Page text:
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[Opinion] Frontal Lobe Man

Posted September. 18, 2008 07:00,   


In an academic conference in London in 1935, American neurophysiologist John Fulton said he tamed a violent monkey by eliminating part of its brain’s frontal lobe. Portuguese neurologist Egas Moniz, who was impressed by Fulton’s study, applied the method to patients suffering from schizophrenia and paranoia. Those who got the treatment grew gentle immediately. For this feat, Moniz and his colleague, Swiss neurophysiologist Walter Rudolf Hess, won the 1949 Nobel Prize for medicine.

The patients who underwent this treatment, however, suffered from a weird problem. Though their memory ability remained intact, their judgment was clouded. They were impressed by nothing, became compulsive, and lost enthusiasm. Despite these side effects, the procedure was continued and recklessly applied to World War II soldiers who had become mentally unstable from combat. Until the mid-1950s, more than 40,000 people in the United States alone got the surgery. The frontal lobe has no impact on a person’s survival, but turned out to be a crucial component for a human being, something which scientists discovered much later.

The book “Frontal Lobe Man” by Na Deok-ryeol, a neurology professor at Samsung Medical Center in Seoul, is grabbing headlines. Na says that just as a country or company has a CEO, the human brain’s CEO is the frontal lobe. Stressing the importance of the frontal lobe based on his experience, he said failure of the frontal lobe causes compulsive gambling, sex addiction, testiness, voyeurism and overeating.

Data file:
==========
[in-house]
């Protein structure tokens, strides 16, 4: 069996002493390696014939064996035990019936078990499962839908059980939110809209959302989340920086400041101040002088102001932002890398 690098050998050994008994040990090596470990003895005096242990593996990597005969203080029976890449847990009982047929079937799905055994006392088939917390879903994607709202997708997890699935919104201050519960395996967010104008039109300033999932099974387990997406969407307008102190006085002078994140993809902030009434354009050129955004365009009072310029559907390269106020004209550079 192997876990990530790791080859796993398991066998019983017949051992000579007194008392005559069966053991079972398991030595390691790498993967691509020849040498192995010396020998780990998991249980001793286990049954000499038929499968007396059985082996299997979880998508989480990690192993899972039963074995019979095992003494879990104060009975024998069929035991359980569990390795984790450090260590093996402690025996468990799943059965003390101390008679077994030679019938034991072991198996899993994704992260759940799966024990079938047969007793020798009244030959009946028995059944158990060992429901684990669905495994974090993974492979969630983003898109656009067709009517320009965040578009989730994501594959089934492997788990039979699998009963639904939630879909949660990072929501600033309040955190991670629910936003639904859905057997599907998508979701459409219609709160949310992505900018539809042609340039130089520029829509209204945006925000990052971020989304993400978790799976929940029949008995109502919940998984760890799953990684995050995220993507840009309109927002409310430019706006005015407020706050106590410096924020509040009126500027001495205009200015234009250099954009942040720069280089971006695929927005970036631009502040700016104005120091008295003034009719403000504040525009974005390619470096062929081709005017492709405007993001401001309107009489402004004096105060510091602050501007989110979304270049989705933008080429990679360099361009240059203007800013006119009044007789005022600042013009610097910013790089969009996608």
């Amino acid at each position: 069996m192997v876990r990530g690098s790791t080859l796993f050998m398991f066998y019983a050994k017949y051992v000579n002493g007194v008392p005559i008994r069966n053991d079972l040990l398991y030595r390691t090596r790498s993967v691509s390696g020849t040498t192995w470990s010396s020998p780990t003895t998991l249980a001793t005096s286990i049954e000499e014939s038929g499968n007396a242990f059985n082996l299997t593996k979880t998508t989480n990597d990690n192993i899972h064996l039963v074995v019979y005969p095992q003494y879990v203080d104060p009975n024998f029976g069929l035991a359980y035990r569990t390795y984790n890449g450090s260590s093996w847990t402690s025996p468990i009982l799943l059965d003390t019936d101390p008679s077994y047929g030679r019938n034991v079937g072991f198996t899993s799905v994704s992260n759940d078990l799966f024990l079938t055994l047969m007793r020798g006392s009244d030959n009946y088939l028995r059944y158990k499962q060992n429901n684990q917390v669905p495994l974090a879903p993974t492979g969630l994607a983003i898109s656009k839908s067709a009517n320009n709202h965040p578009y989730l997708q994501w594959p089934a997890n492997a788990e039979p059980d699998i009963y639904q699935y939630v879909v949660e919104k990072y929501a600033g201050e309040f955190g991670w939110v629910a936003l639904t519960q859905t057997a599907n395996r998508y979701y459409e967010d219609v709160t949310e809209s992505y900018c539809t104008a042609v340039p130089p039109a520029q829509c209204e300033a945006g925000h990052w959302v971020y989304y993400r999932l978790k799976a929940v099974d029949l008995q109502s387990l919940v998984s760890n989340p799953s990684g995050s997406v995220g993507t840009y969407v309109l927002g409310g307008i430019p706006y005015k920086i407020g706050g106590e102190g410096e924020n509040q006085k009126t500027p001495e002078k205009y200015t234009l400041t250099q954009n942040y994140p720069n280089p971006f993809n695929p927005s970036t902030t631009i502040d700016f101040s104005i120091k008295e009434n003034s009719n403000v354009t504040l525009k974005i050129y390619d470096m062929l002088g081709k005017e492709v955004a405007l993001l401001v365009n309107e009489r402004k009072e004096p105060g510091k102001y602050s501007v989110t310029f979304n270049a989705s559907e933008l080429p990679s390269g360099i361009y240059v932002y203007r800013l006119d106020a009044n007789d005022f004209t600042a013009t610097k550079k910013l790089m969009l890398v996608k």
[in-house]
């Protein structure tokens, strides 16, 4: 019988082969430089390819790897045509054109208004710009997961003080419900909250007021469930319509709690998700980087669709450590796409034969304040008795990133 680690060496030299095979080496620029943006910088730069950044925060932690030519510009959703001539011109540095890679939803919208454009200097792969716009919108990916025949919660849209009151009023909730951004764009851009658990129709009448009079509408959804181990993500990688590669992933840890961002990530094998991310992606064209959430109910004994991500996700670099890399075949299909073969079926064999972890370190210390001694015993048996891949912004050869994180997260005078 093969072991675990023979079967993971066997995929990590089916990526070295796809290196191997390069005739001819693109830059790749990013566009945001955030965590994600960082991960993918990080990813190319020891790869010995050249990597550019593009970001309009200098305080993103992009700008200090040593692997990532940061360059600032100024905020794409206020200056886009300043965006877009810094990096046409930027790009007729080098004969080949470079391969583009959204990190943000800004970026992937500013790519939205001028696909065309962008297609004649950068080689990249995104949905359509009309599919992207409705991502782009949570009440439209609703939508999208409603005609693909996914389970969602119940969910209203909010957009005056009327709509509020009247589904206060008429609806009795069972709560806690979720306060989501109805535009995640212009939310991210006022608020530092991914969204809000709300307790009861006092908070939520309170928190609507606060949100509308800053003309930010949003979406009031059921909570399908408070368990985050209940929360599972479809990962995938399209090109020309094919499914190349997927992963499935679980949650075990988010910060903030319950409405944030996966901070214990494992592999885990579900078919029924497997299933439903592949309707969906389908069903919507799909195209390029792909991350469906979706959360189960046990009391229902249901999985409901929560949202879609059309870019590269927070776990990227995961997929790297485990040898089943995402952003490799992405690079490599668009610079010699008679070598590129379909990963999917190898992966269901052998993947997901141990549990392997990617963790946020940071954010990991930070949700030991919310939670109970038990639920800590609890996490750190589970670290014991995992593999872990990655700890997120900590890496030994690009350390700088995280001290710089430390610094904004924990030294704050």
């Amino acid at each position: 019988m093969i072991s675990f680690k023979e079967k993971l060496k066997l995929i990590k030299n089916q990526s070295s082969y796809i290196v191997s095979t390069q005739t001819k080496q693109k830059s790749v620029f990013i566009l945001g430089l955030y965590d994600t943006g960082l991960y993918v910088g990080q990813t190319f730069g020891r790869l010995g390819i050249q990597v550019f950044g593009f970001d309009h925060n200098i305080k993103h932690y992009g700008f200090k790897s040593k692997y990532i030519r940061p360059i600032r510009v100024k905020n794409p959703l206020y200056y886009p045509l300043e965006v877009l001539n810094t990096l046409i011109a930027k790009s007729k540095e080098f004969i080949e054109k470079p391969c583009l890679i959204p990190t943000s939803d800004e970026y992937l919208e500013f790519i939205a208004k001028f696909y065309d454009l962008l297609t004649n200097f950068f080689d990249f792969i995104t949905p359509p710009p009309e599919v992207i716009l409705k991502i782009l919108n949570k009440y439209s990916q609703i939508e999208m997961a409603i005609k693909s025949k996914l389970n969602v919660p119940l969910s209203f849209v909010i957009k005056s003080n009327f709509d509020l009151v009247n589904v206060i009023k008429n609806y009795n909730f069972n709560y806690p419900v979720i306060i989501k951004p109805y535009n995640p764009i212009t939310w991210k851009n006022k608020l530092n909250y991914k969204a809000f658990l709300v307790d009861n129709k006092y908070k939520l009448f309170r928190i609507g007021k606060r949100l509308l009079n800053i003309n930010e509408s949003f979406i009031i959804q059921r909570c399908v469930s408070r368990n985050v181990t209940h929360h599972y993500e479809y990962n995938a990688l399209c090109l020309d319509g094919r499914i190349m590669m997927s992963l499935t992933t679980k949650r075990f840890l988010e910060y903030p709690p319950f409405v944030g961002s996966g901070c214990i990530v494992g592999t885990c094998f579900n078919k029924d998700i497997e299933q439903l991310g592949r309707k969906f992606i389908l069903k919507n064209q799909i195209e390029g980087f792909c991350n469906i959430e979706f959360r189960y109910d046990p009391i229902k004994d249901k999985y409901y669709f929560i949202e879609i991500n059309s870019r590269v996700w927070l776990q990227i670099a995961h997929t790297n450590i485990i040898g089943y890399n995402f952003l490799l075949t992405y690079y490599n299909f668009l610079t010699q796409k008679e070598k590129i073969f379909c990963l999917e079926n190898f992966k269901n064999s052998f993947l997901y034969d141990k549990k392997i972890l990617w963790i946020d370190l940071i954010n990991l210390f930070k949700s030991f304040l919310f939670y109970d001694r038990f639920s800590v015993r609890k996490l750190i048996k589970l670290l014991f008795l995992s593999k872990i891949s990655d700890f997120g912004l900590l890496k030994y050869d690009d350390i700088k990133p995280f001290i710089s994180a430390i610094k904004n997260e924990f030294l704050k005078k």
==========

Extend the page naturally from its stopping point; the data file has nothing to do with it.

In contrast to a frontal lobe person, other people have the rear part of their brains, or occipital lobe, more developed. The occipital lobe is responsible for feelings such as joy, anger, sorrow and happiness. Its functions stand out in adolescents. Teenagers can be physically similar to adults, but their frontal lobes are not fully developed. If teens are not enthusiastic or interested in study, one recommendation is to provide them with an environment that can stimulate their frontal lobe instead of scolding them. To develop the frontal lobe, Na suggests that parents turn off the TV and read newspapers or books.

Editorial Writer Chung Sung-hee (shchung@donga.com)